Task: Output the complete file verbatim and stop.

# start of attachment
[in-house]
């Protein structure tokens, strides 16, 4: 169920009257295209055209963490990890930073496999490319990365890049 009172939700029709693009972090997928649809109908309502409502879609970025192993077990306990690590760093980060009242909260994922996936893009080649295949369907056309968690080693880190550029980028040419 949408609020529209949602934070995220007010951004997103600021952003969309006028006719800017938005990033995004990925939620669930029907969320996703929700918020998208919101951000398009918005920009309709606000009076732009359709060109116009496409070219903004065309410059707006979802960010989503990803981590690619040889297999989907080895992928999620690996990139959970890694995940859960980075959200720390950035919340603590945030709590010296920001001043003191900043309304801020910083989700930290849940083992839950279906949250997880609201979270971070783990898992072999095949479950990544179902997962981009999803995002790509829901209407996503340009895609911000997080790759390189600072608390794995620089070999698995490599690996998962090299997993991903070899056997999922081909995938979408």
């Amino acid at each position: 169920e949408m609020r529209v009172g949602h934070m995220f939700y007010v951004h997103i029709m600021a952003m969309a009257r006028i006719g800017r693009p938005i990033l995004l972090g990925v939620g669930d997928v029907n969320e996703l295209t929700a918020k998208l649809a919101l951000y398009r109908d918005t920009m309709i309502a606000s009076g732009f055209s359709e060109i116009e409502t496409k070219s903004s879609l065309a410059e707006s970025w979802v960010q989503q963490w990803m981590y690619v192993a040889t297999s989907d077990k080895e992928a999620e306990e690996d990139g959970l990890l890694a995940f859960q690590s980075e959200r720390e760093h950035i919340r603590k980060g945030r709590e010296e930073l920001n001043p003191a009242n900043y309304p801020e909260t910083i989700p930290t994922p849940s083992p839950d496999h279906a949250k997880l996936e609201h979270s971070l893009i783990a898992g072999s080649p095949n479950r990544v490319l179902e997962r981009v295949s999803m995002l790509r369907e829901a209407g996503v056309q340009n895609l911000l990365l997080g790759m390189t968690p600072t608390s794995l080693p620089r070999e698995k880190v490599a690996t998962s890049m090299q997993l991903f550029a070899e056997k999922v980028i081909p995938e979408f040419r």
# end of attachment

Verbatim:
[in-house]
């Protein structure tokens, strides 16, 4: 169920009257295209055209963490990890930073496999490319990365890049 009172939700029709693009972090997928649809109908309502409502879609970025192993077990306990690590760093980060009242909260994922996936893009080649295949369907056309968690080693880190550029980028040419 949408609020529209949602934070995220007010951004997103600021952003969309006028006719800017938005990033995004990925939620669930029907969320996703929700918020998208919101951000398009918005920009309709606000009076732009359709060109116009496409070219903004065309410059707006979802960010989503990803981590690619040889297999989907080895992928999620690996990139959970890694995940859960980075959200720390950035919340603590945030709590010296920001001043003191900043309304801020910083989700930290849940083992839950279906949250997880609201979270971070783990898992072999095949479950990544179902997962981009999803995002790509829901209407996503340009895609911000997080790759390189600072608390794995620089070999698995490599690996998962090299997993991903070899056997999922081909995938979408």
């Amino acid at each position: 169920e949408m609020r529209v009172g949602h934070m995220f939700y007010v951004h997103i029709m600021a952003m969309a009257r006028i006719g800017r693009p938005i990033l995004l972090g990925v939620g669930d997928v029907n969320e996703l295209t929700a918020k998208l649809a919101l951000y398009r109908d918005t920009m309709i309502a606000s009076g732009f055209s359709e060109i116009e409502t496409k070219s903004s879609l065309a410059e707006s970025w979802v960010q989503q963490w990803m981590y690619v192993a040889t297999s989907d077990k080895e992928a999620e306990e690996d990139g959970l990890l890694a995940f859960q690590s980075e959200r720390e760093h950035i919340r603590k980060g945030r709590e010296e930073l920001n001043p003191a009242n900043y309304p801020e909260t910083i989700p930290t994922p849940s083992p839950d496999h279906a949250k997880l996936e609201h979270s971070l893009i783990a898992g072999s080649p095949n479950r990544v490319l179902e997962r981009v295949s999803m995002l790509r369907e829901a209407g996503v056309q340009n895609l911000l990365l997080g790759m390189t968690p600072t608390s794995l080693p620089r070999e698995k880190v490599a690996t998962s890049m090299q997993l991903f550029a070899e056997k999922v980028i081909p995938e979408f040419r």